A Decade of Literary Magic in Portland
Loggernaut's Ten-Year Anniversary Reading, at the IPRC
In May, Portland’s Loggernaut Reading Series celebrated its tenth year with a reading at the Independent Publishing Resource Center. The IPRC, as it’s known, is a literary nonprofit that offers workshops, a shared workspace filled with letterpresses, copiers and computers, one of the country’s largest zine libraries, and a certificate program that the previous director, author Justin Hocking, calls “a punk rock MFA.” Since 1998, the IPRC has equipped Portland’s energetic do-it-your-self literary community and provided a nerve center. There’s nothing like it. Set in a 4,000-square-foot building across from the railroad tracks and a coffee shop, people gathered on this May night under the high ceiling, and we did what we word nerds do: talked, listened and read. We also drank beer.
Loggernaut’s co-founders Erin Ergenbright and Jesse Lichtenstein stood in front of the audience, reflecting on ten years. “We’re excited and surprised we’re still doing it,” Jesse said with a laugh. “It’s been fun, doing these little mash-ups of poets and prose writers, of people passing through and people who have been here a long time.”
Erin grinned and leaned into the microphone. “Was anyone at our first reading?” A few hands went up. That reading, Erin recounted, took place in the back room of a restaurant called Gravy, where they had to hang up a blanket to silence the dishwasher, bring their own amp and speakers, and rent the chairs.
A lot has changed since 2005. As poet Rodney Koeneke said before he read, “The city’s changing so quickly that ten years in Portland is like a century everywhere else.” Before it became a culinary destination, the Rose City was known more for its bands, breweries and bookstores, and its cheap rent attracted many writers and musicians, rather than real estate investors. Tin House, Powell’s Books, Literary Arts and the IPRC still composed the core of literary Portland, and our skyline was built of such towering writers and novels as Katherine Dunn’s Geek Love, Don Carpenter’s Hard Rain Falling, Ursula LeGuin’s Earthsea series, Beverly Cleary’s Ramona books, and Tom Spanbauer’s The Man Who Fell in Love with the Moon, some of which were written during a time when the Ace Hotel was still just the single room occupancy hotel where William Burroughs shot those scenes with Matt Dillon in Gus Van Sant’s Drugstore Cowboy. Erin and Jesse realized how few opportunities there were for writers to publically present their work, so they started Loggernaut. The series changes venues. In March it took place at Ristretto Roasters’ North Portland location.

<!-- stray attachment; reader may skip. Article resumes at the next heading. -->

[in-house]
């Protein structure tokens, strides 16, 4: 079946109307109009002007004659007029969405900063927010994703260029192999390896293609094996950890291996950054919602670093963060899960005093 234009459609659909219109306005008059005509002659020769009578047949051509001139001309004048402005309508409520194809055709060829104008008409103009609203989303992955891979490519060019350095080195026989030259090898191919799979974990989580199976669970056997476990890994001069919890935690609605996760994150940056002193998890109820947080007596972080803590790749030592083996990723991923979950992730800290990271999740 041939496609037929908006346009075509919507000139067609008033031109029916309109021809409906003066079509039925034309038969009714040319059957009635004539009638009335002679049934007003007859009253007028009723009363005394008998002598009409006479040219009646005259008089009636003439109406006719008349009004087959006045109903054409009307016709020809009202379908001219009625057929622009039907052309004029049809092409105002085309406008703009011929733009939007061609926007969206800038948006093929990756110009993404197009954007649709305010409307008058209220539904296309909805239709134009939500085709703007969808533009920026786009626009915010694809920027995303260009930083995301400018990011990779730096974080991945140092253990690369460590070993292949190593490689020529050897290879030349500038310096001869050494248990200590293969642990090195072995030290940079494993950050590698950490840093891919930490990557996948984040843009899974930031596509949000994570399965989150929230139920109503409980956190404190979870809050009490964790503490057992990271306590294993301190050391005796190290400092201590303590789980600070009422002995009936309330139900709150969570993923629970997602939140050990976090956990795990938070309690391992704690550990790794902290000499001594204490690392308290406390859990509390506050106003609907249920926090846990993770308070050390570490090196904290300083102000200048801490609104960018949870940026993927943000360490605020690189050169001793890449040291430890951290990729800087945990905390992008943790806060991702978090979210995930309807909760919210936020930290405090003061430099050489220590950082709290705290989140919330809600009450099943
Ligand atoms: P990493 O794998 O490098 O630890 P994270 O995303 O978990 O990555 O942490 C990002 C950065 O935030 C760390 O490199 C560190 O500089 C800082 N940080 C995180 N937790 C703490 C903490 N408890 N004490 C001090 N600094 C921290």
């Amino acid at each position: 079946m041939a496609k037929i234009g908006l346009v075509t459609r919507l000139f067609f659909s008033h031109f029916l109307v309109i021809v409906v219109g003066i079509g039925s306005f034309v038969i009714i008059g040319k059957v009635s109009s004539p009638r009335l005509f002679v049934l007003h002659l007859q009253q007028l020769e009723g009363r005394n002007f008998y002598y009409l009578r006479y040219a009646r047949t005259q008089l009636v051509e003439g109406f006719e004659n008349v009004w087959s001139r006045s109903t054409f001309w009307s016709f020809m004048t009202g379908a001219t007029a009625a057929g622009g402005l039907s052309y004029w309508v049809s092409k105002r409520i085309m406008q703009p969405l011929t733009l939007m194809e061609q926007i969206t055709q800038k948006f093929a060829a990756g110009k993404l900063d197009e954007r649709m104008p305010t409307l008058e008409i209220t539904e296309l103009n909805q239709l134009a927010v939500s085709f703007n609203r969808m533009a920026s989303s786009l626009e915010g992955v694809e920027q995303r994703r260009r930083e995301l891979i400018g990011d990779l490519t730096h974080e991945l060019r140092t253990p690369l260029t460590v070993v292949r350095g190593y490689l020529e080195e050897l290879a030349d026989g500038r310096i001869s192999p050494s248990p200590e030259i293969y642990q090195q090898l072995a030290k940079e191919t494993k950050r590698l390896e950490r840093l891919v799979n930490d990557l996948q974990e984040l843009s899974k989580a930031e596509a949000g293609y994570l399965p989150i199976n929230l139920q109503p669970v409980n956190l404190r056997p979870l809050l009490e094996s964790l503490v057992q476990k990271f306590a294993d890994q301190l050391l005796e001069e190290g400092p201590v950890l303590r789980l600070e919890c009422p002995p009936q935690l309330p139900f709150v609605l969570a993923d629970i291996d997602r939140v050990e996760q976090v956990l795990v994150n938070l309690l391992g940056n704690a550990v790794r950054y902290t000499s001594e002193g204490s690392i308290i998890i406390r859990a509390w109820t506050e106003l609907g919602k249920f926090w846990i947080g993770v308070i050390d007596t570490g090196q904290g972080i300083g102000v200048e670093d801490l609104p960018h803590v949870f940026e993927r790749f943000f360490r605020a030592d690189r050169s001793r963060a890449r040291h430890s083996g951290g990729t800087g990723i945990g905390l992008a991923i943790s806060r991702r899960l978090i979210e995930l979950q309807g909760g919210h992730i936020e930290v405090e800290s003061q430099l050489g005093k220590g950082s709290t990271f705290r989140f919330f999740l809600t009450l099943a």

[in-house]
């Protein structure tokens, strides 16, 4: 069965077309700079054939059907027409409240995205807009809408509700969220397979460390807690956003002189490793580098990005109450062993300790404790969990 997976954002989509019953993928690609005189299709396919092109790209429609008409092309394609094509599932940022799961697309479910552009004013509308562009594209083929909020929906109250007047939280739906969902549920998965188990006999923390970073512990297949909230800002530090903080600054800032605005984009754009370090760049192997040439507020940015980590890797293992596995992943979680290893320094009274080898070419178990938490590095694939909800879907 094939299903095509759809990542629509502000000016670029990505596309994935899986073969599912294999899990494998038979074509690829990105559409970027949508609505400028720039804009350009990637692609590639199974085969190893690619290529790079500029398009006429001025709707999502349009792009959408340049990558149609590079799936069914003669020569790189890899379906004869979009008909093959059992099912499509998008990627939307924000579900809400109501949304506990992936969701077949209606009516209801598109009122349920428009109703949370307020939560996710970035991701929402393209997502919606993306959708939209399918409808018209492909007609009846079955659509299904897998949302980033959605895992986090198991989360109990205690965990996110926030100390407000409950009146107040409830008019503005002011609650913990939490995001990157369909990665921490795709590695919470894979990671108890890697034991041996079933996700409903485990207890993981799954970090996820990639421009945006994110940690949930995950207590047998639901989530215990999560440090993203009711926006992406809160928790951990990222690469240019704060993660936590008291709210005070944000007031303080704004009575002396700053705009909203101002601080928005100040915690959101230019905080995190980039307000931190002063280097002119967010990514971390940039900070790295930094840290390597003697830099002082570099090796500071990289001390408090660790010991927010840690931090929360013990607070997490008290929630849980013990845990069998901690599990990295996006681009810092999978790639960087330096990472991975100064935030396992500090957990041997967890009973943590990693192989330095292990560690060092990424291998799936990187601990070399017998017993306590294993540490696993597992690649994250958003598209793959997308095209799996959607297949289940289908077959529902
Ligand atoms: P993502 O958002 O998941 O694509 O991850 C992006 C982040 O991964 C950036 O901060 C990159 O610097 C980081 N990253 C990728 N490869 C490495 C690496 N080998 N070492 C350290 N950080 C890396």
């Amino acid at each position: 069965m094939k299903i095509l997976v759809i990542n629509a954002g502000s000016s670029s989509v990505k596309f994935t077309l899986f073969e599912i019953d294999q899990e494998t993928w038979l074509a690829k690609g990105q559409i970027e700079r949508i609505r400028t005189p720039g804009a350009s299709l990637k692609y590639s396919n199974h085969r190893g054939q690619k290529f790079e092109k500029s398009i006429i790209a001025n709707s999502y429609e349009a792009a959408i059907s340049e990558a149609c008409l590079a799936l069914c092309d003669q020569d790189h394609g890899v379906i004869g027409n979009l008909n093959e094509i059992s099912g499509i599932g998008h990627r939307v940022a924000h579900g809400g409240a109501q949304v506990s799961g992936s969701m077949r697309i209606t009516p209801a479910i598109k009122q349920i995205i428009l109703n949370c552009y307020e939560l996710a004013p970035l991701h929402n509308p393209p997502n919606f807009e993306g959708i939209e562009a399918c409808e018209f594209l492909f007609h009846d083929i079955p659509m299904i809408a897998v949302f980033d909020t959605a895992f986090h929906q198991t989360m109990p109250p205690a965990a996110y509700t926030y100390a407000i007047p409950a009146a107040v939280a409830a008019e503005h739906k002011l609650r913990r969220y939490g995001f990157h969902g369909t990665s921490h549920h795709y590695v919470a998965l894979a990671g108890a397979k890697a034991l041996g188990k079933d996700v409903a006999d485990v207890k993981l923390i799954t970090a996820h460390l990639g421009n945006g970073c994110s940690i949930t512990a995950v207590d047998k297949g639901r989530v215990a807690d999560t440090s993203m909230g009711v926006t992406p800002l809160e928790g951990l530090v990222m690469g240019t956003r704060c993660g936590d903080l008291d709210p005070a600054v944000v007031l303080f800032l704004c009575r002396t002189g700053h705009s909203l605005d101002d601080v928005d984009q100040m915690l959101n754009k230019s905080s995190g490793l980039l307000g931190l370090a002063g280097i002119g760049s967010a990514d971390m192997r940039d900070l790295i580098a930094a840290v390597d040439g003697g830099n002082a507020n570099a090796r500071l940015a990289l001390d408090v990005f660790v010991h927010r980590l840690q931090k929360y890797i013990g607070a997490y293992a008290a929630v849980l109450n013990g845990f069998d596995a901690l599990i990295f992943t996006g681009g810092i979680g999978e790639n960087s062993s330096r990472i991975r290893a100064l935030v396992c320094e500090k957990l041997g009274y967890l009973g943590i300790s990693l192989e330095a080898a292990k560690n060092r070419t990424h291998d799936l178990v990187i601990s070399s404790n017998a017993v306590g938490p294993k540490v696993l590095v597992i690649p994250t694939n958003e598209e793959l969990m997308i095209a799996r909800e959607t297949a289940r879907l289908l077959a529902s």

At the IPRC on this night, fifteen people read, including poets Emily Kendal Frey and Jamalieh Haley, prose writers Jay Ponteri and Peter Rock, journalist Nancy Rommelmann, and fiction writer and Propeller magazine editor Dan DeWeese. Each person read ten sentences, one for each of Loggernaut’s years. As essayist and Perfect Day Publishing founder Michael Heald put it: “Ten sentences is not easy.” Fiction writer Scott Nadelson drove up from Salem, Oregon to read a new two-minute, ten-sentence story. “It’s amazing how much you can obsess over ten sentences,” he said with a smile. “Two weeks of my life!”
The format was fun and fruitful. Pulling lines from larger works can strip them of their meaning, so most people wrote new stuff. The result was an engaging array of comical takes and poetic surprises.
Readers stood between shelves of zines which were draped with maroon curtains and strung with white lights. The audience sat in short rows, or stood among the old presses and work stations. In the front hallway stood a refurbished cigarette machine named The Zine Machine. It dispenses zines.
Justin Hocking started with a passage from a new short story; his memoir The Great Floodgates of the Wonderworld just won the Oregon Book Award, and he’s been writing fiction lately, too. Koeneke went next, followed by poet Alicia Jo Rabins, who read a stunning acrostic, with her baby son strapped to her chest. “Loggernaut was his first reading,” she said. “This is his second Loggernaut. He’s so far, exclusively, a Loggernaut baby.”